[JP] Nintendo GBA (dec.7, 2001) "Namco Museum [Model AGB-ANMJ-JPN]"
[EU] Commodore C64 (1984)
[EU] BBC Micro (1984)
[EU] Sinclair ZX Spectrum (1984)
[AU] PC [MS Windows, CD-ROM] (mar.27, 2006) "Namco Museum - 50th Anniversary"
[EU] PC [MS Windows, CD-ROM] (may.19, 2006) "Namco Museum - 50th Anniversary"
[EU] Apple iPhone/iPod (2008) "Pole Position Remix" : Features updated graphics, music, and all of the tracks from "Pole Position II" plus a new track.
|jeff p||Namco Museum Vol.1 [Model SLPS-00107]||Update|
Namco Museum Vol.1 (c) 1995 Namco, Limited.
- TECHNICAL -
Game ID: SLPS-00107
- TRIVIA -
Namco Museum Vol.1 for PlayStation was released on November 22, 1995 in Japan.
[JP] "Namco Museum Vol.1 [PlayStation the Best] [Model SLPS-91158]" (October 28, 1999) (Barcode: 4907892010673)
[JP] "Namco Museum Vol.1 [Model NPJJ-00687]" (December 11, 2013) (PSOne Classics)
[EU] "Namco Museum Vol.1 [Model SCES-00243]" (1996)
[US] "Namco Museum Vol.1 [Model SLUS-00215]" (1997)
|Niky||United williams cavasier||New|
Trying to find out the value of this game
|Steve Cady||Gendai Daisenryaku EX||Update|
Gendai Daisenryaku EX (c) 1993 Systemsoft.
Gendai Daisenryaku is available as abandonware in two .fdd file format. To run the game on PC-98 emulation, the files will need to be converted to .fdi format with VFIC.
In Japanese but quite playable for those experienced in Daisenryaku VII and DS VII Exceed. You will battle on land, sea and air using then state of the art military technology. The game features multiple scenarios and a map editor. The scenario defaults can be edited.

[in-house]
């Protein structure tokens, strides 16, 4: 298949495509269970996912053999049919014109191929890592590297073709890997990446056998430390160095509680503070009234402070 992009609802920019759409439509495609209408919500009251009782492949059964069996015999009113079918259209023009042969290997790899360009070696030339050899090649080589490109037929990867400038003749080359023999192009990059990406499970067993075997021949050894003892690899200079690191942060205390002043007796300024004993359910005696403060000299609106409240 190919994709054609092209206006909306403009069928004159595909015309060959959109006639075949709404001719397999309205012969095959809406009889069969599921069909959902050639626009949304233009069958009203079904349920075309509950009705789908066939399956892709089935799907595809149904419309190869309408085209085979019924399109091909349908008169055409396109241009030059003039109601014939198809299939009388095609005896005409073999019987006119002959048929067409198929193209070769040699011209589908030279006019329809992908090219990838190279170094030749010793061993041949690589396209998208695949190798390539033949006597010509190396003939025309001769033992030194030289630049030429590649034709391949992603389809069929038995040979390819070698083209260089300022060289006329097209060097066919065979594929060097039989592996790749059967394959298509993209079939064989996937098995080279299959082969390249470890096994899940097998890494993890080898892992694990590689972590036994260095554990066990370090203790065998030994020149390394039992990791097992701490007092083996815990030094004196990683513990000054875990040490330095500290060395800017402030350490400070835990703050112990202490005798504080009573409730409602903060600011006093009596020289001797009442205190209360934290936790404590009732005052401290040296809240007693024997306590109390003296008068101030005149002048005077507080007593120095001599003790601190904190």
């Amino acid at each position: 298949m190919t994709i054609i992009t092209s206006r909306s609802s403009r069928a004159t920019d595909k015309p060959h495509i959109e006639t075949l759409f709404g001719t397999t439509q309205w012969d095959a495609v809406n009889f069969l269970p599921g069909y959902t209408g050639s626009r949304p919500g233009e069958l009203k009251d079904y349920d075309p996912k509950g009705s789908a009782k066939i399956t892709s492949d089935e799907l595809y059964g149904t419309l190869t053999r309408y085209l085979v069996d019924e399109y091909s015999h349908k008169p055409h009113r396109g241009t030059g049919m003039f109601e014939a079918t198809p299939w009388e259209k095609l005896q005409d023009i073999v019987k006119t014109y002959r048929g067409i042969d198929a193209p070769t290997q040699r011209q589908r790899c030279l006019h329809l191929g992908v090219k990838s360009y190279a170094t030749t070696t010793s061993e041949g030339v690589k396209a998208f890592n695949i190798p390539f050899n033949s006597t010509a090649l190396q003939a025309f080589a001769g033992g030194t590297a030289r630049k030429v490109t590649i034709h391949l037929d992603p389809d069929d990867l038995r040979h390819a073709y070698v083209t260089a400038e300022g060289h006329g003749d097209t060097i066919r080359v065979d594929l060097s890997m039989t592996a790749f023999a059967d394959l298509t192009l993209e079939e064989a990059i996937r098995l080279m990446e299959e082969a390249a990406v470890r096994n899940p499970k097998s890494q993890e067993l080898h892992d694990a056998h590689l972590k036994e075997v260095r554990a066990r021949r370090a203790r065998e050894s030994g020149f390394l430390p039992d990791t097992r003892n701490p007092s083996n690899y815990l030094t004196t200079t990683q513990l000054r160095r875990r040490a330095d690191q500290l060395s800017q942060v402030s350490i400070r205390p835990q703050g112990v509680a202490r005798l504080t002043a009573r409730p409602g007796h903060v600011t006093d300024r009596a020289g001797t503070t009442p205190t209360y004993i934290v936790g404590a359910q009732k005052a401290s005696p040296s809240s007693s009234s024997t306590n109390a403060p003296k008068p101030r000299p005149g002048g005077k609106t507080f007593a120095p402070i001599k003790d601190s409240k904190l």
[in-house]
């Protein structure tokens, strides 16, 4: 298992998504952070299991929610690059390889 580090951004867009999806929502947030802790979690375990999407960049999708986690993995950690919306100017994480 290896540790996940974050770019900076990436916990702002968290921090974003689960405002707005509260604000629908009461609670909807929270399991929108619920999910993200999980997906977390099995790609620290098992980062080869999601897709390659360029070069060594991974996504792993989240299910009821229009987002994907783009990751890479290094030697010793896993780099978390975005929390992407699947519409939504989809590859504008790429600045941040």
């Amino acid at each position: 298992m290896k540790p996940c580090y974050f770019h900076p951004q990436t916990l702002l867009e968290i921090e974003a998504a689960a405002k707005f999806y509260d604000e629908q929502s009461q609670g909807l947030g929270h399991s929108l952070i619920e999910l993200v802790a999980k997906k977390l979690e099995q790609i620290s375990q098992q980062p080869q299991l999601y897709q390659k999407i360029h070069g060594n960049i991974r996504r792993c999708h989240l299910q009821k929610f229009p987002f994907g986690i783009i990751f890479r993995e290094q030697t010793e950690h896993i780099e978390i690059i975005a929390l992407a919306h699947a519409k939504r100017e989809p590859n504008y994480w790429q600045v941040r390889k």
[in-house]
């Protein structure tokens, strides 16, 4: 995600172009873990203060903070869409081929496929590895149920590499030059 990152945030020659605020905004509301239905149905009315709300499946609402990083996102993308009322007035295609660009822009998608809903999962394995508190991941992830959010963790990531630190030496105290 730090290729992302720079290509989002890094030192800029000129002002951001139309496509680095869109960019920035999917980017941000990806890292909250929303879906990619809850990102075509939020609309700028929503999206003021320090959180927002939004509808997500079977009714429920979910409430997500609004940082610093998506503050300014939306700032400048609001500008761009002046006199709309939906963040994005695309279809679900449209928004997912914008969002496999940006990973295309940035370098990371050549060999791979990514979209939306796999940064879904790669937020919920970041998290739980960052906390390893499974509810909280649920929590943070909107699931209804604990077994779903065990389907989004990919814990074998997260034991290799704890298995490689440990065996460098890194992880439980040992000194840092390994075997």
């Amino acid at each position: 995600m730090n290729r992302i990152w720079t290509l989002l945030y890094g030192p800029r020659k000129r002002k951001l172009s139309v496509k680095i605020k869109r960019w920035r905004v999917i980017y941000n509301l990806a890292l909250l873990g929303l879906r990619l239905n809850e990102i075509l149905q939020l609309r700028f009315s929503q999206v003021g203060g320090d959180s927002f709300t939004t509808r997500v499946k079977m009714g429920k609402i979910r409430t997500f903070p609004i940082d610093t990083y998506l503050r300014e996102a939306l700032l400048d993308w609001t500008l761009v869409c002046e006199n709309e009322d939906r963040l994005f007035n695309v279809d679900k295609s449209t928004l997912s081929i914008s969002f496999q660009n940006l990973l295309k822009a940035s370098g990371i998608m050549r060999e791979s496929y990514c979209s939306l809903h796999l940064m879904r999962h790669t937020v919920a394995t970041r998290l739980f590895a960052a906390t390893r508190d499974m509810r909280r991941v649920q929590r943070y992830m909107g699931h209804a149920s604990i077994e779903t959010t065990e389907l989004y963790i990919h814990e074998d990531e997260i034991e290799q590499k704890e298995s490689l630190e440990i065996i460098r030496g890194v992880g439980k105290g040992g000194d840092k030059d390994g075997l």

SNES Mini from nintendo
ANIOTHER KIDDIE RIDE 2
this is a unknow kiddie ride
|sjy96525||Ejihon Tantei Jimusyo||Update|
- TRIVIA -
Released in June 1995 in Japan.
The title of this game translates from Japanese as 'Ejihon Detective Office'.
In an early version of the game before it was released, the player controlled a spaceship instead of a flying man with a gun.
|Stiletto||Twin Bee [Model GX412]||Update|
Twin Bee had an overseas (U.S.) title, Stinger, depicted on the cover of its arcade operator's manual. However, the U.S. version was never actually released. The "Stinger" title would later used for the NES version of Moero TwinBee.
|Marlon||Tetris [Upright model]||Update|
Tetris (c) 1988 Atari Games.
"Tetris" is a legendary tile-matching puzzle game for one or two players in which a random sequence of Tetriminos (geometric shapes composed of four square blocks each) fall down the playing field and must be destroyed by positioning them to form complete horizontal lines.
The Tetriminos can be moved left and right and can be rotated 90 degrees. When a complete horizontal line is created, it gets destroyed and any block above the deleted line will fall. Once a certain number of lines have been cleared, the player progresses to the next stage, in which the Tetriminos to fall faster, giving players less time to plan and react.
The game's seven tetrominos are:
* I (also a "straight polyomino"): four blocks in a straight line.
* O (also a "square polyomino"): four blocks in a 2×2 square.